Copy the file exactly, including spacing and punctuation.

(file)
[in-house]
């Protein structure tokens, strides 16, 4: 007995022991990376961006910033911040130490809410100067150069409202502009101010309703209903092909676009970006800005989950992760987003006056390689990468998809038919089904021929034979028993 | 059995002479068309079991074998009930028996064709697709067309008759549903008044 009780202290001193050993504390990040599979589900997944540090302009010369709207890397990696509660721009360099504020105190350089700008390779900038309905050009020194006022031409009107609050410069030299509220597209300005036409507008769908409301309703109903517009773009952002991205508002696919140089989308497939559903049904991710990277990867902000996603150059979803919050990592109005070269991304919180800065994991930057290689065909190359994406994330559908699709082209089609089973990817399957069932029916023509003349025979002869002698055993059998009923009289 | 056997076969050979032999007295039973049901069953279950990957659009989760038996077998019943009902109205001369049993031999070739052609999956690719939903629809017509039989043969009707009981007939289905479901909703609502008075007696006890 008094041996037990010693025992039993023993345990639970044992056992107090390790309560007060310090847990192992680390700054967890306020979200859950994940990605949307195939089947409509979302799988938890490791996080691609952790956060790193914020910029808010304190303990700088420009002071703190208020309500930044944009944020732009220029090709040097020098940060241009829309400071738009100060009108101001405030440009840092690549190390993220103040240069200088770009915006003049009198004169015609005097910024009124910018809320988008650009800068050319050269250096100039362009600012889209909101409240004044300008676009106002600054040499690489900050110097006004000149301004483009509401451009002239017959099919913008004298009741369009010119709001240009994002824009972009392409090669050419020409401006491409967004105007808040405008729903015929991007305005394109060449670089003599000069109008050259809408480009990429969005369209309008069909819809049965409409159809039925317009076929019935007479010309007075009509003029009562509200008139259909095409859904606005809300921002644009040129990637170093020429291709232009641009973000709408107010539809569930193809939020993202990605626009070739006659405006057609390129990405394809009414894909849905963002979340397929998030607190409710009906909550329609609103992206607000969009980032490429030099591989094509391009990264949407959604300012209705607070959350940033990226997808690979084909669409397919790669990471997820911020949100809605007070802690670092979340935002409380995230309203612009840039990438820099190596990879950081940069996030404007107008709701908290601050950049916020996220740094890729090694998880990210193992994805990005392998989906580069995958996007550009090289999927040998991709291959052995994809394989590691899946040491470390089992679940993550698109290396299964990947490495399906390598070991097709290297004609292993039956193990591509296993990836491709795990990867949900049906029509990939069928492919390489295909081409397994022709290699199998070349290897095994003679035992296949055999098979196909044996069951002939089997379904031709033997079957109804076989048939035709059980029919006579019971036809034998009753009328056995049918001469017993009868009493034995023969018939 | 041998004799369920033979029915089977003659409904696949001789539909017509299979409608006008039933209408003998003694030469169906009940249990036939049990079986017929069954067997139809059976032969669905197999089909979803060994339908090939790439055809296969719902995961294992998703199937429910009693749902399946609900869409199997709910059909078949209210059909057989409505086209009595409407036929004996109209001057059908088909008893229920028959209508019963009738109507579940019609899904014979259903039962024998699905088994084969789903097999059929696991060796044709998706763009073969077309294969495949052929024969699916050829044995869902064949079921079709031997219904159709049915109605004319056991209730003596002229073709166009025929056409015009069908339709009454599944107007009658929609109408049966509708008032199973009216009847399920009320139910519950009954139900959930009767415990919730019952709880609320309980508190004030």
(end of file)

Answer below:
[in-house]
């Protein structure tokens, strides 16, 4: 007995022991990376961006910033911040130490809410100067150069409202502009101010309703209903092909676009970006800005989950992760987003006056390689990468998809038919089904021929034979028993 | 059995002479068309079991074998009930028996064709697709067309008759549903008044 009780202290001193050993504390990040599979589900997944540090302009010369709207890397990696509660721009360099504020105190350089700008390779900038309905050009020194006022031409009107609050410069030299509220597209300005036409507008769908409301309703109903517009773009952002991205508002696919140089989308497939559903049904991710990277990867902000996603150059979803919050990592109005070269991304919180800065994991930057290689065909190359994406994330559908699709082209089609089973990817399957069932029916023509003349025979002869002698055993059998009923009289 | 056997076969050979032999007295039973049901069953279950990957659009989760038996077998019943009902109205001369049993031999070739052609999956690719939903629809017509039989043969009707009981007939289905479901909703609502008075007696006890 008094041996037990010693025992039993023993345990639970044992056992107090390790309560007060310090847990192992680390700054967890306020979200859950994940990605949307195939089947409509979302799988938890490791996080691609952790956060790193914020910029808010304190303990700088420009002071703190208020309500930044944009944020732009220029090709040097020098940060241009829309400071738009100060009108101001405030440009840092690549190390993220103040240069200088770009915006003049009198004169015609005097910024009124910018809320988008650009800068050319050269250096100039362009600012889209909101409240004044300008676009106002600054040499690489900050110097006004000149301004483009509401451009002239017959099919913008004298009741369009010119709001240009994002824009972009392409090669050419020409401006491409967004105007808040405008729903015929991007305005394109060449670089003599000069109008050259809408480009990429969005369209309008069909819809049965409409159809039925317009076929019935007479010309007075009509003029009562509200008139259909095409859904606005809300921002644009040129990637170093020429291709232009641009973000709408107010539809569930193809939020993202990605626009070739006659405006057609390129990405394809009414894909849905963002979340397929998030607190409710009906909550329609609103992206607000969009980032490429030099591989094509391009990264949407959604300012209705607070959350940033990226997808690979084909669409397919790669990471997820911020949100809605007070802690670092979340935002409380995230309203612009840039990438820099190596990879950081940069996030404007107008709701908290601050950049916020996220740094890729090694998880990210193992994805990005392998989906580069995958996007550009090289999927040998991709291959052995994809394989590691899946040491470390089992679940993550698109290396299964990947490495399906390598070991097709290297004609292993039956193990591509296993990836491709795990990867949900049906029509990939069928492919390489295909081409397994022709290699199998070349290897095994003679035992296949055999098979196909044996069951002939089997379904031709033997079957109804076989048939035709059980029919006579019971036809034998009753009328056995049918001469017993009868009493034995023969018939 | 041998004799369920033979029915089977003659409904696949001789539909017509299979409608006008039933209408003998003694030469169906009940249990036939049990079986017929069954067997139809059976032969669905197999089909979803060994339908090939790439055809296969719902995961294992998703199937429910009693749902399946609900869409199997709910059909078949209210059909057989409505086209009595409407036929004996109209001057059908088909008893229920028959209508019963009738109507579940019609899904014979259903039962024998699905088994084969789903097999059929696991060796044709998706763009073969077309294969495949052929024969699916050829044995869902064949079921079709031997219904159709049915109605004319056991209730003596002229073709166009025929056409015009069908339709009454599944107007009658929609109408049966509708008032199973009216009847399920009320139910519950009954139900959930009767415990919730019952709880609320309980508190004030």